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Research shows the positive impact of PTEVAW program

NEW research has shown the Port Adelaide Footbal Club’s commitment to tackling domestic violence in schools is achieving real change, with young men and boys who take part in its programs becoming strong advocates for the cause. 

Flinders University evaluated the Power to End Violence Against Women (PTEVAW) primary prevention program run by Power Community Limited, finding the program is inspiring high school students to challenge the ideals of masculinity and gender-based attitudes and behaviours, as well as teaching them about respectful relationships. 

The study, undertaken by the University’s Australian Centre for Community Services Research, found the program has had a ‘measurable impact around messaging about respectful relationships and positive bystander intervention’. 

The research has been released during the 16 Days of Activism Against Gender-Based Violence, a global campaign that runs from November 25 through to December 10. 

The study also explored the Northern Territory-based NO MORE campaign, with each program using football to engage men and boys. 

PTEVAW targets year 10 students in metropolitan and regional schools, and teaches them how to recognise and stand up to the disrespect of women in their lives. 

The program has engaged with 4600 students since it launched in 2016. 

It is delivered in two sessions across two weeks and is run in partnership with Centacare Catholic Family Services and the South Australian Department for Education. 

Researchers found that participants in the program were retaining important messages about respectful relationships beyond the classroom, mostly because they were delivered by role models including past and current players like Russel Ebert and Ollie Wines. 

Participants noted that meeting players and senior coaching staff at follow-up events, including leadership days, was equally important. 

“When you’re facilitating community programs I think you understand the results and impact that you’re having in the community but it is also important to have that research base behind it that emphasises the measurable qualities of that good work and demonstrates that we’re on the right track,” said Ross Wait, General Manager of Power Community Limited.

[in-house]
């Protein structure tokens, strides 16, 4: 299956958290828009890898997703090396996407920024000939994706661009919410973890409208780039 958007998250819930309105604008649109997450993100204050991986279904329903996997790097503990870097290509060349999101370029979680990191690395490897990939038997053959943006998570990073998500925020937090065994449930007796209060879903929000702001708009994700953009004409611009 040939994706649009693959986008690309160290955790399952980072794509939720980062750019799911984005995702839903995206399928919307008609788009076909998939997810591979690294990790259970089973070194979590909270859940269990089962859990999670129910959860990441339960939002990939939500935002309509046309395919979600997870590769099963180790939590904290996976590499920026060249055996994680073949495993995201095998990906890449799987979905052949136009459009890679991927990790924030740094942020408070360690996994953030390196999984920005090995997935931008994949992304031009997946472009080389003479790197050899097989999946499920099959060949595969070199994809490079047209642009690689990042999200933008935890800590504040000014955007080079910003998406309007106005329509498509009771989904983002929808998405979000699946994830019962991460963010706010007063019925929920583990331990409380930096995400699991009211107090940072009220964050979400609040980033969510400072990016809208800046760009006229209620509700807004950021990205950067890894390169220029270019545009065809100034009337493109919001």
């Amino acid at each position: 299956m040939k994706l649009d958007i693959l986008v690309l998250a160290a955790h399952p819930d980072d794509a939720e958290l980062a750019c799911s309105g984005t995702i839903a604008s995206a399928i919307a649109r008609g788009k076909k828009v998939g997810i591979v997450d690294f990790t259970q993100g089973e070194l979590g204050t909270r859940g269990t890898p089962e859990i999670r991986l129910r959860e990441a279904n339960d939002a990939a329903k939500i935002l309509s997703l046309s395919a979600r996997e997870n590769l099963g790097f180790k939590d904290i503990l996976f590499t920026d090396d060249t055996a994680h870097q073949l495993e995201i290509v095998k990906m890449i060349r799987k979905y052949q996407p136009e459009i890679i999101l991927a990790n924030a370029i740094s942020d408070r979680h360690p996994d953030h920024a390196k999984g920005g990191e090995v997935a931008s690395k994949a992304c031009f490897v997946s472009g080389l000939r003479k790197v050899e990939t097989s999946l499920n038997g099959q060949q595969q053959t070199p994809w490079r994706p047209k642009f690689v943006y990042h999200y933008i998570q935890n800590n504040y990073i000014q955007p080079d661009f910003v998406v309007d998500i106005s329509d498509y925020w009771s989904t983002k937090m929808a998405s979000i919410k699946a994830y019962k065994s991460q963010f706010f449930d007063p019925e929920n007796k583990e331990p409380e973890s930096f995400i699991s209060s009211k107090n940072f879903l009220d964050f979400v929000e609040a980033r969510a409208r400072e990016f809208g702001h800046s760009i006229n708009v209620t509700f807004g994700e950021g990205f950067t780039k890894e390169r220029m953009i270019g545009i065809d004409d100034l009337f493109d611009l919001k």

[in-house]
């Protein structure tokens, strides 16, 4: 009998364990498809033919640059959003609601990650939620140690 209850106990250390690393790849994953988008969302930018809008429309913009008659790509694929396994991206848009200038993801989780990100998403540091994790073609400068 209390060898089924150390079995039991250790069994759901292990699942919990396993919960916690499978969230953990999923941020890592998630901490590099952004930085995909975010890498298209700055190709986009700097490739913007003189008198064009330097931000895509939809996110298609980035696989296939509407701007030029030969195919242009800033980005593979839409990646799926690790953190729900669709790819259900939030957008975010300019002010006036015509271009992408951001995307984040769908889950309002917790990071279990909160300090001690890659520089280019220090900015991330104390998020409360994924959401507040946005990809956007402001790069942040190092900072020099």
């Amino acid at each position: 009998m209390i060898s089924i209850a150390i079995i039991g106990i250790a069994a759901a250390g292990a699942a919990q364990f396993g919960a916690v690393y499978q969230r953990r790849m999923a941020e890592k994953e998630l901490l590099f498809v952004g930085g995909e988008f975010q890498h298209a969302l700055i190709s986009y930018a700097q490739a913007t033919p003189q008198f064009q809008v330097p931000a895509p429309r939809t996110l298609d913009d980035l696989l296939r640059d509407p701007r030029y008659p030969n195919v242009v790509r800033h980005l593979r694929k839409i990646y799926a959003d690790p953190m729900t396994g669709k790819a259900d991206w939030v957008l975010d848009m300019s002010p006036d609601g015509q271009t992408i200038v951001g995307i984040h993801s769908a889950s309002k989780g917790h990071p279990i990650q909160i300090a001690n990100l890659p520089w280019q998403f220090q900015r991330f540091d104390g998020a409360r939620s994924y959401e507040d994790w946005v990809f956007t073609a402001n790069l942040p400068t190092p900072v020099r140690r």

“It helps to have the Port Adelaide brand, as a trusted organisation, and the players to make an impact on the community in a different way, because we have role models speaking directly to the students - and they stand up and listen to what is being presented to them. 

“The teachers are doing a great job, but when we can go in there and complement their work with a different voice it creates a greater impact.” 

Research Fellow Dr Jonathon Louth, who led the study, said the report showed how the programs’ use of sport and elite players could ‘cut through’ unhealthy biases and complicit silence. 

“As a social glue, football clubs and communities are only just starting to reimagine their contribution to the reproduction of values and attitudes that permit behaviours or encourage silence in the face of actual or inferred violence against women.’’ 

“What is quite powerful is the way the program challenges students to look at certain behaviours, such as street harassment or belittling and gendered language, and how this manifests in a mentality that contributes to a normalised continuum of disrespect and inequity. 

“While we are not in a position to measure the extent to which the retention of key messages transitions into behaviour change over the long-term, the study reveals that there is an increase in awareness and there are early indicators of positive outcomes. 

“As it stands, the program is vital for starting conversations and speaking across generations.’’ 

The research was funded by Centacare, providing vital evidence that the program is working. 

“For cultural change to occur, we need to raise an awareness of what people don’t know they don’t know,’’ said Centacare’s Deputy Director Pauline Connelly. 

“This program has achieved that with the Year 10 students, and with awareness comes choices.’’ 

While the report was ultimately positive about the PTEVAW program, it recommended some changes. 

They included a suggestion that it be expanded to encompass entire school communities including girls and young women. 

“Our only limitation is funding, and our funding partners considers that we have the most impact with young men, with year 10 students identified as a key target,” Wait said. 

“We would love to consider involving both males and females and broader school communities in this program to expand those discussions about gender equality and respect. 

“We will analyse these findings and implement any changes necessary to make sure our program is having the best impact with the right people.” 

The report also recommends developing student leaders and allies to assist with delivering the program to their peers.

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